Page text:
“Our product development projects take too long and they are always late. While everyone is busy, the project just doesn’t seem to get done. Tasks seem stuck at 90 percent (%) complete. The team has a project schedule, but only the project manager understands it.”
These are all symptoms of a project management process that isn’t working. One of the causes can often be traced to capturing work as % complete, which seems counterintuitive. Below are some reasons why tracking % complete hinders your ability to complete projects.
- Progress is estimated based on the duration, instead of the amount of work, for the task. Say you have a 5 day task and you are asked for an update 3 days after you start. You often report 60% complete. That assumes the 5 days is a correct estimate of the work. However, the work may be larger or smaller than the 5 days.
- Student syndrome complicates the problem. Many project teams drive tasks to the due date on the schedule. In student syndrome, the person doesn’t really start working on the activity until just before it is due. Then they discover how much work is actually required. The project is delayed as the team member needs to add time to the task because it can’t be completed by the due date, since they started late or underestimated the work required.
- Team members may hesitate to report a lower % complete or to add more time to the schedule, especially if they are badgered about why the work isn’t done.
- Capturing work as percent complete also tends to drive the discussion to status updates, which can sometimes become defensive. This can prevent a focus on how much work is still needed or roadblocks that are preventing the work from being completed.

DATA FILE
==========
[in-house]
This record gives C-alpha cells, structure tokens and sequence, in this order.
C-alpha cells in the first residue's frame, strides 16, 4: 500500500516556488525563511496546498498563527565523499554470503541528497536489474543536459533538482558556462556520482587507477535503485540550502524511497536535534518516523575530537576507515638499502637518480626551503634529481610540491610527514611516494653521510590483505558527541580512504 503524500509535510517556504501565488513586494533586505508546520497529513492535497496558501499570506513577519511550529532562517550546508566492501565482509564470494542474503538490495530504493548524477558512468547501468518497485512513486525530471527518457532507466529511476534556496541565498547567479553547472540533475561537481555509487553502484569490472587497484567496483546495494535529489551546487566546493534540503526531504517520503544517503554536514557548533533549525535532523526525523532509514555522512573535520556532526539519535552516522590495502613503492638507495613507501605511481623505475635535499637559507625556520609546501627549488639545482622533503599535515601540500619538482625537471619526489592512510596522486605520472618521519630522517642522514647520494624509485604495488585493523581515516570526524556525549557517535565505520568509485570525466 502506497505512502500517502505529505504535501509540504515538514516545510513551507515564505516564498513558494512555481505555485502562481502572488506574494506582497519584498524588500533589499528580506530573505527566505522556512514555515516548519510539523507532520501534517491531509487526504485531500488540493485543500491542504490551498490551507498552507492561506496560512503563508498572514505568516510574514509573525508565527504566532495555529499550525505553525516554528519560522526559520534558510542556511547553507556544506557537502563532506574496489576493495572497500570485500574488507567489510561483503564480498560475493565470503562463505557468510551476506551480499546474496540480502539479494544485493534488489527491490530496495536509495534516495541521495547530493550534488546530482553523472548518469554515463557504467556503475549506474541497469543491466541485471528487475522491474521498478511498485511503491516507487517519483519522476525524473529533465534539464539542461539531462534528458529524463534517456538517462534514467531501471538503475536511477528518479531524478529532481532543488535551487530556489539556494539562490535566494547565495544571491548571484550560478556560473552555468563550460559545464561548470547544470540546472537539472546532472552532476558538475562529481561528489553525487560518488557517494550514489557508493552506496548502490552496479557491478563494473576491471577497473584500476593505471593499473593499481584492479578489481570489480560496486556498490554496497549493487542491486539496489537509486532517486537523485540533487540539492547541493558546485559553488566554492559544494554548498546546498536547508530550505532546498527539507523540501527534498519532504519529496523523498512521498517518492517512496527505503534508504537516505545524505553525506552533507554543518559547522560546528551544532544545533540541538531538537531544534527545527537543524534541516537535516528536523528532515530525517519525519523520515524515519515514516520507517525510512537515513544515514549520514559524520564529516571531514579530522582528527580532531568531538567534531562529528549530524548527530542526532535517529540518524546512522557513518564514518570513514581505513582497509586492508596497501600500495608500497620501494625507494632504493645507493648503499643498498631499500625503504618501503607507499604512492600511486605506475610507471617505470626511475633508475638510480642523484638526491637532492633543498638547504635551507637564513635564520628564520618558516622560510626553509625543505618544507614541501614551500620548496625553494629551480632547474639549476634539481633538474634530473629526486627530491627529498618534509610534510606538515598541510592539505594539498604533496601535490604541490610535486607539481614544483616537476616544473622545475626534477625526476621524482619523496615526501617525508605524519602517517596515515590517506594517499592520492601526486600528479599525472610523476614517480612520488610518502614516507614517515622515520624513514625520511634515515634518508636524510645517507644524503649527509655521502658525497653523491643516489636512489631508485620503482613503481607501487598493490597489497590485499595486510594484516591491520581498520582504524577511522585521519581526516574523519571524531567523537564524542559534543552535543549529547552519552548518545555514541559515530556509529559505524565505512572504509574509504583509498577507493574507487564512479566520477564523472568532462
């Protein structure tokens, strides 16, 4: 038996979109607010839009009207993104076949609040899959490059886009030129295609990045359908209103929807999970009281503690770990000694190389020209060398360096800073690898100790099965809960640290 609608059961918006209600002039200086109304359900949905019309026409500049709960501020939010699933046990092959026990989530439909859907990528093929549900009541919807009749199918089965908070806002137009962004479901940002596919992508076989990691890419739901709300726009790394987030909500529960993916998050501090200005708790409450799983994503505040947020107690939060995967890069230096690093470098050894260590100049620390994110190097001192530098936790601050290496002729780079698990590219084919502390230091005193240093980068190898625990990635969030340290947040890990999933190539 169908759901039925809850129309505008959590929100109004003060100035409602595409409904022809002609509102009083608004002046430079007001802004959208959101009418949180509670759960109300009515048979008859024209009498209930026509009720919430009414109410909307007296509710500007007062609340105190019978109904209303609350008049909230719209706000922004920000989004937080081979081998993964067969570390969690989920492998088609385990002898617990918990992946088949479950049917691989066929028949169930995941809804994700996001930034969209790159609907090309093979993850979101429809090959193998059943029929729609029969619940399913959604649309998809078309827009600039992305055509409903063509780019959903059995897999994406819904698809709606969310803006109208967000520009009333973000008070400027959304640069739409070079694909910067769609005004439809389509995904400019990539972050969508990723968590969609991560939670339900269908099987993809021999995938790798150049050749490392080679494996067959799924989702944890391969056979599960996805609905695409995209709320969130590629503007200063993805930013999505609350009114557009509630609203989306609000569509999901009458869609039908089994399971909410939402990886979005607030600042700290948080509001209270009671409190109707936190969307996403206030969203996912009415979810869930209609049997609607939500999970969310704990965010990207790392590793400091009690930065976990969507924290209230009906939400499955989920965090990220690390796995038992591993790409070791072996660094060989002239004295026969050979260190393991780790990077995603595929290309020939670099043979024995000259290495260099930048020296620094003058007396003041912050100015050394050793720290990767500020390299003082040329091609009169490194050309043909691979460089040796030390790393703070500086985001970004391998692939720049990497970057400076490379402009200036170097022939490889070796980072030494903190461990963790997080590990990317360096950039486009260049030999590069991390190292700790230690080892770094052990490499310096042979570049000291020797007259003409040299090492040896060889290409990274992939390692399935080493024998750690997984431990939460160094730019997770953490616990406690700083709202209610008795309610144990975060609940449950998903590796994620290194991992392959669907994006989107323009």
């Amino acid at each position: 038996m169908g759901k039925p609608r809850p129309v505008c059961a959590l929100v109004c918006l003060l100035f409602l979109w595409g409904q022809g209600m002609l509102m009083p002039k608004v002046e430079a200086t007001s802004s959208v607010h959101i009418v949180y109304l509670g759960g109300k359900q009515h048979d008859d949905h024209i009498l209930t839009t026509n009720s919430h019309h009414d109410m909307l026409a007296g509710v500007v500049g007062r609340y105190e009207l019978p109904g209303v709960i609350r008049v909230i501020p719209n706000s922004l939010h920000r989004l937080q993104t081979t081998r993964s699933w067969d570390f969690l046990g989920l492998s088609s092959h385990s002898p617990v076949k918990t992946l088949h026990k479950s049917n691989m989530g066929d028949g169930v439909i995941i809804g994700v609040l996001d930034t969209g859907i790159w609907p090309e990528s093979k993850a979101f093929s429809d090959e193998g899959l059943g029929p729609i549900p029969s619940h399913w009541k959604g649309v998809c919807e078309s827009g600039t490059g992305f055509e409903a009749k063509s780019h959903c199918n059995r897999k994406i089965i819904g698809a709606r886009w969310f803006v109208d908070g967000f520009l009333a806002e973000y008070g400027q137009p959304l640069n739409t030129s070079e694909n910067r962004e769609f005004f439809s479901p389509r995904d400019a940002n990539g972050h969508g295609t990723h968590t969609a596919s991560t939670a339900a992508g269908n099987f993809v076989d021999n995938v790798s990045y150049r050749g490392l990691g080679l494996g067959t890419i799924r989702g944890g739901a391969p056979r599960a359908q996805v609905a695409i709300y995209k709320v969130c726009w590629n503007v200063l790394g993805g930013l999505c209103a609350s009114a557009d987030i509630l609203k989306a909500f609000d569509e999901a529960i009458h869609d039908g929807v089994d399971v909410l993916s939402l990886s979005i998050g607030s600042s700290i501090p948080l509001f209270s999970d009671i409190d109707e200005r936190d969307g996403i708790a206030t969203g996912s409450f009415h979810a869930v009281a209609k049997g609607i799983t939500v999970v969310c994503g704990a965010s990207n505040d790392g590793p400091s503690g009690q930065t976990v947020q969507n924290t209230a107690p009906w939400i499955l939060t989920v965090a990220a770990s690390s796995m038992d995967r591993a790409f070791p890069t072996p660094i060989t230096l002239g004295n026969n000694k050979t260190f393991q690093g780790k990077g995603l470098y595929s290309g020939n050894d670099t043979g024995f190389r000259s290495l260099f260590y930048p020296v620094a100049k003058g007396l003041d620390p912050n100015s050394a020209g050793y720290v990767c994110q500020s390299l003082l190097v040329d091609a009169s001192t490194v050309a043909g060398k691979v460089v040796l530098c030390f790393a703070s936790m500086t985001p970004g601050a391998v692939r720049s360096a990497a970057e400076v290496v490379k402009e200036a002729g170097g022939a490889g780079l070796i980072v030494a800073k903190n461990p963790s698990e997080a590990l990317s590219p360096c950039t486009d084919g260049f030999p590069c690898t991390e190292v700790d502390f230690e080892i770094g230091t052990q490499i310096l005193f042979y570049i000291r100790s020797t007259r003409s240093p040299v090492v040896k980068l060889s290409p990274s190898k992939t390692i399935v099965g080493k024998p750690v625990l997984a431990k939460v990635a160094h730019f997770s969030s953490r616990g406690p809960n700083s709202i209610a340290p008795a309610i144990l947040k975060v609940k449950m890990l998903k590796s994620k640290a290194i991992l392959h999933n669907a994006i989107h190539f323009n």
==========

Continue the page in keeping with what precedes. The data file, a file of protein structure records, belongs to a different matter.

One of the best ways to shift from % complete is to integrate lean project management.
- Make the work visible to the team so everyone knows who is working on what, task priorities, and any planned handoffs. Visual project boards are a good tool.
- Collect frequent updates, by the individual assigned to the activity, to keep visibility and emphasis on work. Using an agile technique, daily stand-up meetings are ideal.
- Update the plan by asking how much time is still needed, not what was done.
- Use granular task durations of 1-3 days for work planned in the next 4-6 weeks. Longer durations for activities further out may be used. Integrate a rolling wave planning process to ensure the schedule is always realistic.
- Identify and resolve blockages to getting work done.
Project tasks that seem stuck at 90% complete may be a consequence of collecting status on work that has been done instead of focusing on the work that is still needed. By changing your focus, creating visibility, and driving tasks to completion, you can see dramatic changes in your project completion.